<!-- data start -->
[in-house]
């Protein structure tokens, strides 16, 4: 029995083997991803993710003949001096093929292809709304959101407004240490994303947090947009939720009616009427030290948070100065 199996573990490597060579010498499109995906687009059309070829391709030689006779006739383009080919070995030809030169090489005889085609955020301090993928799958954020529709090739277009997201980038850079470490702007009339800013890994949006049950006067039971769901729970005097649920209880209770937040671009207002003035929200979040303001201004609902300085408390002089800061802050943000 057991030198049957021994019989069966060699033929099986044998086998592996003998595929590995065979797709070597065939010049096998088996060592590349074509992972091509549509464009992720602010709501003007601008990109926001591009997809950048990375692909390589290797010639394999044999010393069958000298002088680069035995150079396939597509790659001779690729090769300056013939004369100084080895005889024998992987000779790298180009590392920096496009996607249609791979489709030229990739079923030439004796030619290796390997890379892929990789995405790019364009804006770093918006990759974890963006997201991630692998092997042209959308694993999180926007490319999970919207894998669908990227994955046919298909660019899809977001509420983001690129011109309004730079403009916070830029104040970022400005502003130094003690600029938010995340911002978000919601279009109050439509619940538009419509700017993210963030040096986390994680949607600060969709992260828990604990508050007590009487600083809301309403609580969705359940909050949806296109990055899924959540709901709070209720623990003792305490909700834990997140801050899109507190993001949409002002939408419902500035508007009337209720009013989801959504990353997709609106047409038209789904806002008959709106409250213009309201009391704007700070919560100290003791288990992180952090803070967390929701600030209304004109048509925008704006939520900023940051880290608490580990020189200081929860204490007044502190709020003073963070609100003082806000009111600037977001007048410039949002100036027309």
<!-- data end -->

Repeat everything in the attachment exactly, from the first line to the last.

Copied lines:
[in-house]
């Protein structure tokens, strides 16, 4: 029995083997991803993710003949001096093929292809709304959101407004240490994303947090947009939720009616009427030290948070100065 199996573990490597060579010498499109995906687009059309070829391709030689006779006739383009080919070995030809030169090489005889085609955020301090993928799958954020529709090739277009997201980038850079470490702007009339800013890994949006049950006067039971769901729970005097649920209880209770937040671009207002003035929200979040303001201004609902300085408390002089800061802050943000 057991030198049957021994019989069966060699033929099986044998086998592996003998595929590995065979797709070597065939010049096998088996060592590349074509992972091509549509464009992720602010709501003007601008990109926001591009997809950048990375692909390589290797010639394999044999010393069958000298002088680069035995150079396939597509790659001779690729090769300056013939004369100084080895005889024998992987000779790298180009590392920096496009996607249609791979489709030229990739079923030439004796030619290796390997890379892929990789995405790019364009804006770093918006990759974890963006997201991630692998092997042209959308694993999180926007490319999970919207894998669908990227994955046919298909660019899809977001509420983001690129011109309004730079403009916070830029104040970022400005502003130094003690600029938010995340911002978000919601279009109050439509619940538009419509700017993210963030040096986390994680949607600060969709992260828990604990508050007590009487600083809301309403609580969705359940909050949806296109990055899924959540709901709070209720623990003792305490909700834990997140801050899109507190993001949409002002939408419902500035508007009337209720009013989801959504990353997709609106047409038209789904806002008959709106409250213009309201009391704007700070919560100290003791288990992180952090803070967390929701600030209304004109048509925008704006939520900023940051880290608490580990020189200081929860204490007044502190709020003073963070609100003082806000009111600037977001007048410039949002100036027309």